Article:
Peters’ address focused on the new warship’s vital role in the American military’s “pivot” to the Pacific Rim, while noting that San Diego boasts the nation’s largest concentration of veterans who served after the Sept. 11, 2001, terror attacks.

“The Peralta is ready for combat, just as her namesake was when he stepped into battle in Fallujah 13 years ago,” Peters, D-San Diego, said.

Issa, R-Vista, turned to the Peralta’s crew and said that they and their warship were “part of an idea that he died for, that he lived by, that he wasn’t an American by birth but an American by choice.”

Davis addressed Peralta’s loved ones in her speech. A fierce advocate in Congress for military families, the San Diego Democrat said that while the sergeant “made a split-second decision, you live with that sacrifice today.”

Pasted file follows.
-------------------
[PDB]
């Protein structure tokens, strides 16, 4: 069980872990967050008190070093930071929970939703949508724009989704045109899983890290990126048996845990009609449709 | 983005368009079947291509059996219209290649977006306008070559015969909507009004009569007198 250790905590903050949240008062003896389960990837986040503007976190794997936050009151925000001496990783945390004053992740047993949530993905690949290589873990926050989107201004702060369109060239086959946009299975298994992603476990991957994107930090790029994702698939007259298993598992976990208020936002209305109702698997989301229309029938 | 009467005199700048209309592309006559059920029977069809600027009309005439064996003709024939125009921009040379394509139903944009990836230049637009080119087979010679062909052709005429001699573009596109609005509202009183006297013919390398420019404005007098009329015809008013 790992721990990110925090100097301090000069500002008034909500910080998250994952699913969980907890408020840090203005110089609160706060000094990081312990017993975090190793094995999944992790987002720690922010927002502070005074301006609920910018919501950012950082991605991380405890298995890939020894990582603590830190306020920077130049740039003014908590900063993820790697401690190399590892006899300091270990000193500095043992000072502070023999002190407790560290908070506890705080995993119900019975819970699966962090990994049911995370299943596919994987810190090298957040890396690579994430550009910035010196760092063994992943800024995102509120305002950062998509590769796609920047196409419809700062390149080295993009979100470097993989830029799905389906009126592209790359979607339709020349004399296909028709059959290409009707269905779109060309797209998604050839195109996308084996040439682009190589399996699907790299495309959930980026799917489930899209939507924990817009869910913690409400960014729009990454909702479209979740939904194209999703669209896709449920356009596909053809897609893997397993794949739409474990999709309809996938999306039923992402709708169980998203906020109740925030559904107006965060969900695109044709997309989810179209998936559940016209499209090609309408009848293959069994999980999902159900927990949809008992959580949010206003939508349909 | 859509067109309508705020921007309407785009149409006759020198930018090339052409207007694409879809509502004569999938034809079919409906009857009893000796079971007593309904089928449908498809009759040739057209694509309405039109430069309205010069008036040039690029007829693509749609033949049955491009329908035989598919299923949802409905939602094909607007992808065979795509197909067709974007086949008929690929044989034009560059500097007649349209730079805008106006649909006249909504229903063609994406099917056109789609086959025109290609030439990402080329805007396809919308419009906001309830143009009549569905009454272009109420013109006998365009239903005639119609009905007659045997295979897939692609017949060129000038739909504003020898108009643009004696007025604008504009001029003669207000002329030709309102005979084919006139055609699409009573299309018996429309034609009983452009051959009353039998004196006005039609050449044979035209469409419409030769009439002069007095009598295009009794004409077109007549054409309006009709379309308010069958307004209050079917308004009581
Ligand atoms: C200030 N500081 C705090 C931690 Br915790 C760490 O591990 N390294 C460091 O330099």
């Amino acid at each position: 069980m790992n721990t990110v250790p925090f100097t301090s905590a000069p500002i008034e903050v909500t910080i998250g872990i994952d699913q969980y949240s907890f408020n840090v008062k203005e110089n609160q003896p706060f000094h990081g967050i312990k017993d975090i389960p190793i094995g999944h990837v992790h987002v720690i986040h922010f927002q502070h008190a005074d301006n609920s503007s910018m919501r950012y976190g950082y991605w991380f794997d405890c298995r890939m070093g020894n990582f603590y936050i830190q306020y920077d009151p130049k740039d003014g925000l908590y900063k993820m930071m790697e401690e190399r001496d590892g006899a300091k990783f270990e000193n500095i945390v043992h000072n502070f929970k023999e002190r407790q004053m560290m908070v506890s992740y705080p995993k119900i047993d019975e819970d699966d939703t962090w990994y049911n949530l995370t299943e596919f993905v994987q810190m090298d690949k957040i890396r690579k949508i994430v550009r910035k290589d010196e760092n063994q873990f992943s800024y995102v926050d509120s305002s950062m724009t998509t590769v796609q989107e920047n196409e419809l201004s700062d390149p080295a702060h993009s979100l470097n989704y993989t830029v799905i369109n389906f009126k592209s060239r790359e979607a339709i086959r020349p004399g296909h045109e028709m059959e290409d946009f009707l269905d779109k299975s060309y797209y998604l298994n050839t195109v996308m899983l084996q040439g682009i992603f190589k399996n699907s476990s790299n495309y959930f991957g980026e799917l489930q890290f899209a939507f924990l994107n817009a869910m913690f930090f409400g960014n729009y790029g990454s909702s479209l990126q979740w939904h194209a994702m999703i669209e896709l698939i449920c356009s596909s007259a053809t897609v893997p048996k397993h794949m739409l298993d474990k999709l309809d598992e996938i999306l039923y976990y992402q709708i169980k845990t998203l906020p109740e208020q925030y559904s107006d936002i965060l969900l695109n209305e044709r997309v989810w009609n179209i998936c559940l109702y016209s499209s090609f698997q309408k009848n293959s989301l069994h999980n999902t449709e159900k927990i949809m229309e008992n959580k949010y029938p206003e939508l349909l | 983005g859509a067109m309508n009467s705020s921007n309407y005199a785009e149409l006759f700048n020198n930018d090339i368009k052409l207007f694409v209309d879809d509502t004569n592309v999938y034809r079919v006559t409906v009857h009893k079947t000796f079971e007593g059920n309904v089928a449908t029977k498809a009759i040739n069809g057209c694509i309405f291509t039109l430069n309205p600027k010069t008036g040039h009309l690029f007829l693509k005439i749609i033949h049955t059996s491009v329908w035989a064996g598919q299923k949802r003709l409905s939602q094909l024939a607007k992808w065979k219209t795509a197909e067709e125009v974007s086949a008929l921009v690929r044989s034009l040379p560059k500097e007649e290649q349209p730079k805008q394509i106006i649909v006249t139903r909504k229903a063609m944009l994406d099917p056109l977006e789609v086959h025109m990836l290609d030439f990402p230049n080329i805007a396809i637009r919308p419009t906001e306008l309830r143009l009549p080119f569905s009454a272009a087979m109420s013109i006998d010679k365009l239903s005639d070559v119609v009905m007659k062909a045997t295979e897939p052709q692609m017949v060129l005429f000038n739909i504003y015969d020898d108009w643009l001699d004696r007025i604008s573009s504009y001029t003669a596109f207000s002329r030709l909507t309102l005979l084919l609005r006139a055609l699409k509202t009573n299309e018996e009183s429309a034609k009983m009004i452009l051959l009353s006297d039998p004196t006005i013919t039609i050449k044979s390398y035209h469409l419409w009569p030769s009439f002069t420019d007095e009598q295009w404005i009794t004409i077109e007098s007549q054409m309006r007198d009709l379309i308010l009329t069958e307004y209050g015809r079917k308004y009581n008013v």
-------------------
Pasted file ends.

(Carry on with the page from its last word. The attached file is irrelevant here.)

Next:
“We know that you served,” Davis continued. “I believe that all of our families also serve.”

Davis’ fellow member on the powerful House Armed Services Committee, Rep. Duncan D. Hunter, R-Alpine, did not attend the commissioning.

His father, Duncan L. Hunter, took his place. A former U.S. Army Ranger who served in Vietnam, the senior Hunter chaired the powerful House Armed Services Committee during the Second Battle of Fallujah.

The elder Hunter castigated former President Barack Obama’s administration, Pentagon “bureaucrats” and Navy leaders who cast doubt on the gravely wounded Peralta’s ability to clutch the grenade to his chest. That triggered former Secretary of Defense Robert Gates to downgrade Peralta’s proposed Medal of Honor to the Navy Cross.

Reading often from a note sent to him by his son shortly before the commissioning, the elder Hunter said his son would keep fighting to upgrade the commendation: “Duncan closed his message to me with these words: ‘When America has no more Rafael Peraltas, we will have no more freedom,’” he said.